Failure to act on prior warnings about an impending infiltration and attack of Garissa University College by terrorists facilitated the 2015 raid by Al Shabaab.
Information on how Kenya’s security agencies failed to act on intelligence that the Somali-based insurgents were plotting an attack emerged in a judgement by a Magistrates Court in Nairobi.
Witnesses testified that terrorists called out people by names during the April 2 attack, which suggested they had prior knowledge of the facility. In the end, 148 people mostly students were killed by the gunmen.
The testimony of two witnesses – university student Collin Waliaula and then head of security Elias Wambugu – raised questions whether lives would have been saved by acting on the intelligence by beefing up security and flushing out anyone suspected to have been a militant or sympathiser from the university.
Mr Waliaula, who had transferred to the institution from Moi University, was the first State witness.
He told Nairobi Chief Magistrate Francis Andayi that he thought the attack was an inside job.
Waliaula said that in the midst of the gun battle, he heard the attackers call out names of the people they wanted to kill. Top on the attackers’ list was Berbin Cheruiyot, the students’ council chairman, Laban Kweya, who was the dean of students, deputy principal Prof Kiriamiti and a Prof Mwayuli.
He testified that the familiarity of the attackers with the names signaled that they might have been people who had lived among the students and knew their way around.
Waliaula, who the deputy president of the students governing council, recounted that the attack started at 5am when the calm morning turned into a hell-hole of gunshots, shouts and wails from those who were maimed and dying.
He remained in his room in Block D during the chaos. At one point he heard someone issue a command to shoot students who were scampering over a fence. “Kuna wengine wanaruka waya, piga hao miguu (others are jumping over the fence, shoot their legs),” he recalled one of the terrorists instructing another.
He remained hidden and scared in his room for four hours before he saw security agents. But his safety was not immediately assured even with the presence of security officers who had come to their rescue because he had to dodge a hail of bullets.
“My roommate, David, with whom I was with in the room, also survived. However, the student council president Kumba Laban Daniel, my best friend Christopher Nyakundi, Njeri, Caro Gatitu, Kosgey and Abel Mukhwana were among those who died in the attack,” he recalled.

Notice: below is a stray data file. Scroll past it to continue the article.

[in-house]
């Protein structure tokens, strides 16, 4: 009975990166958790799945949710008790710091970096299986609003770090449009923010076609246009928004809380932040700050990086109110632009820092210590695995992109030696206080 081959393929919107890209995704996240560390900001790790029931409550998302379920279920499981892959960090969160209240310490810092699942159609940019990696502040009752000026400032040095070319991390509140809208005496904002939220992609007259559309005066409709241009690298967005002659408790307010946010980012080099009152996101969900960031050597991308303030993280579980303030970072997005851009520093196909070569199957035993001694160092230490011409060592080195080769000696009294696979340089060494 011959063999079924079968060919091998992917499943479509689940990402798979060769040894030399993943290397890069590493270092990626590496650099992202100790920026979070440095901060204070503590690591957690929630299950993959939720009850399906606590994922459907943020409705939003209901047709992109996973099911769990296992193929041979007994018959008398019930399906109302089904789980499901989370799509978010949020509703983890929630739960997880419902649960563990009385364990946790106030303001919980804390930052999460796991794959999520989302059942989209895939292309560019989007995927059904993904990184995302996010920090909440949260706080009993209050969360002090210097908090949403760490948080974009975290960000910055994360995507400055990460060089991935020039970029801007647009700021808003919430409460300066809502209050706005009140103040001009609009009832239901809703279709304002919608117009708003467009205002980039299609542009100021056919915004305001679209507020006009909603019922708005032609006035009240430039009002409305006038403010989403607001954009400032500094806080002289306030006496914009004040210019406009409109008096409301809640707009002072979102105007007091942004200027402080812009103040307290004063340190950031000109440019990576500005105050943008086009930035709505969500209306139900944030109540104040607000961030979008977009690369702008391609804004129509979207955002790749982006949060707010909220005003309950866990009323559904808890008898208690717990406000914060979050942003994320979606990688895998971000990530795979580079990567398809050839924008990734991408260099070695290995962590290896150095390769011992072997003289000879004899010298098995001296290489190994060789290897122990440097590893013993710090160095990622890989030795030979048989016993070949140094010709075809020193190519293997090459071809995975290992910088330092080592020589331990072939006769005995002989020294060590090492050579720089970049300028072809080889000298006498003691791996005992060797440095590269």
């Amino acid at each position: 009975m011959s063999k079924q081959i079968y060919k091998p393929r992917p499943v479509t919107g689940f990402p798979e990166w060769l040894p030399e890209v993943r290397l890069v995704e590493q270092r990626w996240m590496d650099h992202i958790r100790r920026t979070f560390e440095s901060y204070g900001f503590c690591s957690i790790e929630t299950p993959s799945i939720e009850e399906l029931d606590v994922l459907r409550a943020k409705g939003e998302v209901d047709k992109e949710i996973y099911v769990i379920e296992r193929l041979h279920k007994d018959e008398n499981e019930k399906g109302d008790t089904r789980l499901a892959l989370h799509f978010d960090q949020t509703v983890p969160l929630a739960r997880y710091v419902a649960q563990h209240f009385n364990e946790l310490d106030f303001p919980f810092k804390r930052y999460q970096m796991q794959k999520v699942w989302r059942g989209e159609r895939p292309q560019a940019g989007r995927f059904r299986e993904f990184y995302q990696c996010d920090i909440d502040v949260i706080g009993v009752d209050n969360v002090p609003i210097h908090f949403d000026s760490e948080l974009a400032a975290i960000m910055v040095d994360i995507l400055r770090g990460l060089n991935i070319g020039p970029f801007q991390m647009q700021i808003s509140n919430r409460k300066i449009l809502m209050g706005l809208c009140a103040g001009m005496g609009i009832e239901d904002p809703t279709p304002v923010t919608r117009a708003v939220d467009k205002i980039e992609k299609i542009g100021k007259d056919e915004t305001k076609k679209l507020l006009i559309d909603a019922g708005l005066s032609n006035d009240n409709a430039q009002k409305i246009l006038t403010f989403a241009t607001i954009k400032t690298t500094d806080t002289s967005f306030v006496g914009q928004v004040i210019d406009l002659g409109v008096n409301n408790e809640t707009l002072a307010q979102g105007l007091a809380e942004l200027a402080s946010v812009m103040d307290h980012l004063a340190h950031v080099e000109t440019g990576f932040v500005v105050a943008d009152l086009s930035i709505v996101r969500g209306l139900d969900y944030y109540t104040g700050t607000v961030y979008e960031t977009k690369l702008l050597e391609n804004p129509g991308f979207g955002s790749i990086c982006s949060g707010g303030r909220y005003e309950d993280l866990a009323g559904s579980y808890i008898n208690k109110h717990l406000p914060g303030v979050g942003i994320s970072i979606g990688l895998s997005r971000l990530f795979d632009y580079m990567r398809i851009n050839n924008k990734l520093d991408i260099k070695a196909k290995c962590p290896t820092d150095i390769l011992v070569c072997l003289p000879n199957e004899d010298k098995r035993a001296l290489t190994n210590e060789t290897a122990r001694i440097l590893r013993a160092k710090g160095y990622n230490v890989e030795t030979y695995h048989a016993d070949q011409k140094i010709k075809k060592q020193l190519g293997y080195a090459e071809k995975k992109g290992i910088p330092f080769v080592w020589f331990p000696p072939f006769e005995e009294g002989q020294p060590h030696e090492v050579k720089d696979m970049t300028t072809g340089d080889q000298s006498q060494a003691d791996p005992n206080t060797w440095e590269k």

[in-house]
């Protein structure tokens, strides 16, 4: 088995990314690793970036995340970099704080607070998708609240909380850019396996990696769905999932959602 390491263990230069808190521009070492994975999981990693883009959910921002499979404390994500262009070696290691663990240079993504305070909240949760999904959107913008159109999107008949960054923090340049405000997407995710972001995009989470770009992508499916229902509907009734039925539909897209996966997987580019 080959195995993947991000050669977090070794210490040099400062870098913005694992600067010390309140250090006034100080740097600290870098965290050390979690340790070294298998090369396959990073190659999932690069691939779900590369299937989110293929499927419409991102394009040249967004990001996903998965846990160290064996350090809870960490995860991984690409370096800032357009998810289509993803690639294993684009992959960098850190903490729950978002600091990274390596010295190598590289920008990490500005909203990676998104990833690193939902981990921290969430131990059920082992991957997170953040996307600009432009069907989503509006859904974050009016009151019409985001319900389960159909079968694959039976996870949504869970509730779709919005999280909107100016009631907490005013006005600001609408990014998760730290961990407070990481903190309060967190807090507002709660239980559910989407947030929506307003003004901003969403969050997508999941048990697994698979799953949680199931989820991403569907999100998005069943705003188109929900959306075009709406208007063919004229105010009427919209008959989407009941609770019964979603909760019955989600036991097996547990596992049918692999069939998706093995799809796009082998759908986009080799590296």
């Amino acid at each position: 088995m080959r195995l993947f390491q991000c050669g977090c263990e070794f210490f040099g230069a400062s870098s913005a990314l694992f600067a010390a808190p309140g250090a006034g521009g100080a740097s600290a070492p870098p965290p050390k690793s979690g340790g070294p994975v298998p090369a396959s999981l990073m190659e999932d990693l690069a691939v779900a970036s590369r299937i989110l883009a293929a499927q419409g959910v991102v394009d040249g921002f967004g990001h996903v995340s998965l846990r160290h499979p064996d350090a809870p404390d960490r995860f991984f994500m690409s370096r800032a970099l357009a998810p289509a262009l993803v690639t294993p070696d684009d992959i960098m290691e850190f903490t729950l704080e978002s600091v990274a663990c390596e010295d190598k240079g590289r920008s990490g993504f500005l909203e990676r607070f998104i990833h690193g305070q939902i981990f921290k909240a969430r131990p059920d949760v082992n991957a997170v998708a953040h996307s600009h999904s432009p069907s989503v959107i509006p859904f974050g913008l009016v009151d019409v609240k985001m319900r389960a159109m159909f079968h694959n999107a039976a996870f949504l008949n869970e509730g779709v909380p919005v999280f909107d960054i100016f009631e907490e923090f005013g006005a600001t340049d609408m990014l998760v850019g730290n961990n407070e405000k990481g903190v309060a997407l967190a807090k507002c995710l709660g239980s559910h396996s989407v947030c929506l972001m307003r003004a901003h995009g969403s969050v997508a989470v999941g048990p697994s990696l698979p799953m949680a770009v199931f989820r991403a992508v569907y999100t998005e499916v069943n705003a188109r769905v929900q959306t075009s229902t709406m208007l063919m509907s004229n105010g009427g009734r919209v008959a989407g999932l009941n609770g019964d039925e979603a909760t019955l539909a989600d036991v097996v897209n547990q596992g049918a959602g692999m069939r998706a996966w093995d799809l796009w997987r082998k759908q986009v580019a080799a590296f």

The untold story of chaotic scenes, lady luck and high adrenaline action, such as what is seen in horror or action movies, and the heroic actions by Kenya’s security agents was contained in a trial that that lasted four years and ended up in a conviction of three men.
A total of 22 witnesses testified in the trial against Mohamed Abdi Abikar, Hassan Edin Hassan, Sahal Diriy Hussein, Garissa University guard Osman Abdi Dagane and Tanzanian national Rashid Charled Mberesero. They gave a blow by blow account of how a calm morning turned into a death-filled atmosphere, with four men killing innocent students with the pull of a trigger or the toss of a grenade.
Mr Wambugu testified that it was not the first time he heard about the looming attack.
“I received intelligence reports of the impending attack by Al Shabaab on the university from PC Munyeki of Garissa Police Station who was working in the operations room which gets all the intelligence reports. Despite that information, the police did not beef up security at the university,” he narrated.
At the time of the attack, the university was manned by six in-house guards, seven others outsourced from Hass Security Company, Kenya Police officers and two more from the Administration Police.
“I informed the two AP officers I was with that night during routine patrol of the university grounds. I retired at around 12.30am. I had received such threats in the past and this was not the first time,” he testified.
The security blunders did not end there. According to Wambugu, when he started hearing gunshots he called the two officers he had been with but none of them picked his calls.
It emerged that unarmed guards and students were left at the attackers’ mercy. Their boss was in a sewer making frantic calls, seeking help from, among other people, Garissa Police Station deputy OCS.
The first police officers who heeded the rescue call went to the institution after an hour.
Everlyn Chepkemoi had a close shave with the agents of death and only her blood-plastered face saved her from the killers’ guns.
She recounted that on the day of the attack, about 36 members of the Christian Union were praying in the lecture room. She was leading the prayers.
They were gathered in the middle of the room with chairs pushed to the sides.
The court heard that the terrorists stormed into the room and started spraying them with bullets.
One bullet hit her on the right hand. Chepkemoi narrated that she went down praying, seeking God to save her. Other students also sought for divine intervention.
And amid the deafening din of the high-powered guns, the prayers slowly died down.